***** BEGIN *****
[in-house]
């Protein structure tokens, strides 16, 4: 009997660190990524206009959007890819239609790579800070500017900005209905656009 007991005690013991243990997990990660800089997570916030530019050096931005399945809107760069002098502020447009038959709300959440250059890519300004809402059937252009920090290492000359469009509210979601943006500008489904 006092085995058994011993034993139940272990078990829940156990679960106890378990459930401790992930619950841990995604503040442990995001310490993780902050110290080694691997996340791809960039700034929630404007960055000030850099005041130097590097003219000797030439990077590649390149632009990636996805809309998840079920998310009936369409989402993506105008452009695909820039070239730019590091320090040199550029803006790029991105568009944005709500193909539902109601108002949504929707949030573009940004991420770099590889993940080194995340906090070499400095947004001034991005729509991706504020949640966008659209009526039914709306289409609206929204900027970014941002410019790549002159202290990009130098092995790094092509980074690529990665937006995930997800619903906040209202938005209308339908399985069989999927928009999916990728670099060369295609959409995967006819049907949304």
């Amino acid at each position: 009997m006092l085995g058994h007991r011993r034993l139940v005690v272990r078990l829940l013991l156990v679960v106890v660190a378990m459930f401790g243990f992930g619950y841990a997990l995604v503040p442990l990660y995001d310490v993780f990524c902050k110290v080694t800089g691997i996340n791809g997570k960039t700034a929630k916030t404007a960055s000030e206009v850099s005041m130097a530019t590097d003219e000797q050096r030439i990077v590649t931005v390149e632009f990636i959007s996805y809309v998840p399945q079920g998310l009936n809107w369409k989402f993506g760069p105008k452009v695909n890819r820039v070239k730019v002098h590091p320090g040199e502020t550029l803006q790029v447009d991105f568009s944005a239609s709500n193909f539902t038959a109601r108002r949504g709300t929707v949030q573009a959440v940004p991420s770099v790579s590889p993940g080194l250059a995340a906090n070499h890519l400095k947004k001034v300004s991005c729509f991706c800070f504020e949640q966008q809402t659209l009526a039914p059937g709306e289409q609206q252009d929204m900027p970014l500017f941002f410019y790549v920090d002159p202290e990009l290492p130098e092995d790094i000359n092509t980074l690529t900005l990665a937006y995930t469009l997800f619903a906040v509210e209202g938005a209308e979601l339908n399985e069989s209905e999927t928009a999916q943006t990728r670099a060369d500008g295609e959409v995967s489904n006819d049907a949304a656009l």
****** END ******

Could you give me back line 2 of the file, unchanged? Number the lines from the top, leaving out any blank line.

């Protein structure tokens, strides 16, 4: 009997660190990524206009959007890819239609790579800070500017900005209905656009 007991005690013991243990997990990660800089997570916030530019050096931005399945809107760069002098502020447009038959709300959440250059890519300004809402059937252009920090290492000359469009509210979601943006500008489904 006092085995058994011993034993139940272990078990829940156990679960106890378990459930401790992930619950841990995604503040442990995001310490993780902050110290080694691997996340791809960039700034929630404007960055000030850099005041130097590097003219000797030439990077590649390149632009990636996805809309998840079920998310009936369409989402993506105008452009695909820039070239730019590091320090040199550029803006790029991105568009944005709500193909539902109601108002949504929707949030573009940004991420770099590889993940080194995340906090070499400095947004001034991005729509991706504020949640966008659209009526039914709306289409609206929204900027970014941002410019790549002159202290990009130098092995790094092509980074690529990665937006995930997800619903906040209202938005209308339908399985069989999927928009999916990728670099060369295609959409995967006819049907949304």